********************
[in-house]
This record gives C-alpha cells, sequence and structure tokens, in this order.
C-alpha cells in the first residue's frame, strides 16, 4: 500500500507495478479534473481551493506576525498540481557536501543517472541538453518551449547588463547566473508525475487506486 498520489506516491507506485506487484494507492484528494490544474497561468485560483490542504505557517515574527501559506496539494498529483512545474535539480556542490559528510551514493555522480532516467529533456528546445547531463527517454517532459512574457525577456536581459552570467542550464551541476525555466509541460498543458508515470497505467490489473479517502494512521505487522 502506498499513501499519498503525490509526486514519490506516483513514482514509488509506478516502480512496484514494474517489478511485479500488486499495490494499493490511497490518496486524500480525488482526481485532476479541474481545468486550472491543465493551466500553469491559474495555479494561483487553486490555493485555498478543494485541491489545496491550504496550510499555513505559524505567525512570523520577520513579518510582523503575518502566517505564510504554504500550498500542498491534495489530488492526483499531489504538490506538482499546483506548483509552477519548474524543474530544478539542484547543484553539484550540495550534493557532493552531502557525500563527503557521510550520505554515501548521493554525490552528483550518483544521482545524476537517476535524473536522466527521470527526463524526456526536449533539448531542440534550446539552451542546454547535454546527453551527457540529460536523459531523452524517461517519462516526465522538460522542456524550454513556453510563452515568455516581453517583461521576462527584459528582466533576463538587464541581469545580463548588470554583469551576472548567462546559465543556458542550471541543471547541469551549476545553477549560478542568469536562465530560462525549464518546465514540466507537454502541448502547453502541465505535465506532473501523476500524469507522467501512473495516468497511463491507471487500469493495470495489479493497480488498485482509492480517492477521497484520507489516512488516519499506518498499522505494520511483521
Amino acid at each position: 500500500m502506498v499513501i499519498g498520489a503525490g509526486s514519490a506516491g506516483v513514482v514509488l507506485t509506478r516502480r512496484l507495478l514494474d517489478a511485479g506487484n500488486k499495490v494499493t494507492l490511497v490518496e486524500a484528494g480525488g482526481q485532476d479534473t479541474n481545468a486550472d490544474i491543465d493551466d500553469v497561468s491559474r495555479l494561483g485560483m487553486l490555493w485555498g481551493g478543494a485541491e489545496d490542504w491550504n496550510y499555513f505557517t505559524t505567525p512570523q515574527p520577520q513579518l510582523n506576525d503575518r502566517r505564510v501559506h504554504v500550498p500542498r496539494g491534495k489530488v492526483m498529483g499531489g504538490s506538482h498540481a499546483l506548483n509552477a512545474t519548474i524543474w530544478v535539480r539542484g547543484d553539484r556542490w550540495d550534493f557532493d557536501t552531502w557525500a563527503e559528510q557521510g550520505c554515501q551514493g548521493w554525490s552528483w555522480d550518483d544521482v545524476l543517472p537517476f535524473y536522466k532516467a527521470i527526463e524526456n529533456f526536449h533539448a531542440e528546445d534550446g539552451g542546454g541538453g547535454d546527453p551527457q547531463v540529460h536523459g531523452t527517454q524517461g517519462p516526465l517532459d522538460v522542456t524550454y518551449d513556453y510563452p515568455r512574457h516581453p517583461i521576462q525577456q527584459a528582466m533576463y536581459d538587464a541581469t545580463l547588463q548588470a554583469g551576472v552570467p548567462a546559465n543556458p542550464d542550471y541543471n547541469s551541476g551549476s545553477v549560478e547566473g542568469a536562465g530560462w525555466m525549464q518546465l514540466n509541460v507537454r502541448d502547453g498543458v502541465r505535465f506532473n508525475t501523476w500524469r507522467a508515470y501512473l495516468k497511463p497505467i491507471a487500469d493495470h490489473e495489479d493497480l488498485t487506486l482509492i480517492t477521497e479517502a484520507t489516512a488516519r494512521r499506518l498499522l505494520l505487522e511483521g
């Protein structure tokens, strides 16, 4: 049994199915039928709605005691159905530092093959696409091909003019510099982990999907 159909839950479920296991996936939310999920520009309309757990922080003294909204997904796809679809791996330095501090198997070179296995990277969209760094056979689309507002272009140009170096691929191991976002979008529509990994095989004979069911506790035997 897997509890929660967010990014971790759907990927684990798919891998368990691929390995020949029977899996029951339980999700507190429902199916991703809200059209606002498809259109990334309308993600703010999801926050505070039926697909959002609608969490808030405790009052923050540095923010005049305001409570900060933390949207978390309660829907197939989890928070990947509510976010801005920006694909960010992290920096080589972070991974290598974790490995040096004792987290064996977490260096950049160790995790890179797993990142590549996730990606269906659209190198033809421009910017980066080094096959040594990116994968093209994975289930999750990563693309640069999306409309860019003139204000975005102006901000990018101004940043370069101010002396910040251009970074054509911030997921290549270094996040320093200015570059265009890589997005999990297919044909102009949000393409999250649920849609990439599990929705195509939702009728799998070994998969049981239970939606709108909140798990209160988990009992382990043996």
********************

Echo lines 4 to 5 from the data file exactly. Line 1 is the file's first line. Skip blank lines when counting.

Amino acid at each position: 500500500m502506498v499513501i499519498g498520489a503525490g509526486s514519490a506516491g506516483v513514482v514509488l507506485t509506478r516502480r512496484l507495478l514494474d517489478a511485479g506487484n500488486k499495490v494499493t494507492l490511497v490518496e486524500a484528494g480525488g482526481q485532476d479534473t479541474n481545468a486550472d490544474i491543465d493551466d500553469v497561468s491559474r495555479l494561483g485560483m487553486l490555493w485555498g481551493g478543494a485541491e489545496d490542504w491550504n496550510y499555513f505557517t505559524t505567525p512570523q515574527p520577520q513579518l510582523n506576525d503575518r502566517r505564510v501559506h504554504v500550498p500542498r496539494g491534495k489530488v492526483m498529483g499531489g504538490s506538482h498540481a499546483l506548483n509552477a512545474t519548474i524543474w530544478v535539480r539542484g547543484d553539484r556542490w550540495d550534493f557532493d557536501t552531502w557525500a563527503e559528510q557521510g550520505c554515501q551514493g548521493w554525490s552528483w555522480d550518483d544521482v545524476l543517472p537517476f535524473y536522466k532516467a527521470i527526463e524526456n529533456f526536449h533539448a531542440e528546445d534550446g539552451g542546454g541538453g547535454d546527453p551527457q547531463v540529460h536523459g531523452t527517454q524517461g517519462p516526465l517532459d522538460v522542456t524550454y518551449d513556453y510563452p515568455r512574457h516581453p517583461i521576462q525577456q527584459a528582466m533576463y536581459d538587464a541581469t545580463l547588463q548588470a554583469g551576472v552570467p548567462a546559465n543556458p542550464d542550471y541543471n547541469s551541476g551549476s545553477v549560478e547566473g542568469a536562465g530560462w525555466m525549464q518546465l514540466n509541460v507537454r502541448d502547453g498543458v502541465r505535465f506532473n508525475t501523476w500524469r507522467a508515470y501512473l495516468k497511463p497505467i491507471a487500469d493495470h490489473e495489479d493497480l488498485t487506486l482509492i480517492t477521497e479517502a484520507t489516512a488516519r494512521r499506518l498499522l505494520l505487522e511483521g
């Protein structure tokens, strides 16, 4: 049994199915039928709605005691159905530092093959696409091909003019510099982990999907 159909839950479920296991996936939310999920520009309309757990922080003294909204997904796809679809791996330095501090198997070179296995990277969209760094056979689309507002272009140009170096691929191991976002979008529509990994095989004979069911506790035997 897997509890929660967010990014971790759907990927684990798919891998368990691929390995020949029977899996029951339980999700507190429902199916991703809200059209606002498809259109990334309308993600703010999801926050505070039926697909959002609608969490808030405790009052923050540095923010005049305001409570900060933390949207978390309660829907197939989890928070990947509510976010801005920006694909960010992290920096080589972070991974290598974790490995040096004792987290064996977490260096950049160790995790890179797993990142590549996730990606269906659209190198033809421009910017980066080094096959040594990116994968093209994975289930999750990563693309640069999306409309860019003139204000975005102006901000990018101004940043370069101010002396910040251009970074054509911030997921290549270094996040320093200015570059265009890589997005999990297919044909102009949000393409999250649920849609990439599990929705195509939702009728799998070994998969049981239970939606709108909140798990209160988990009992382990043996």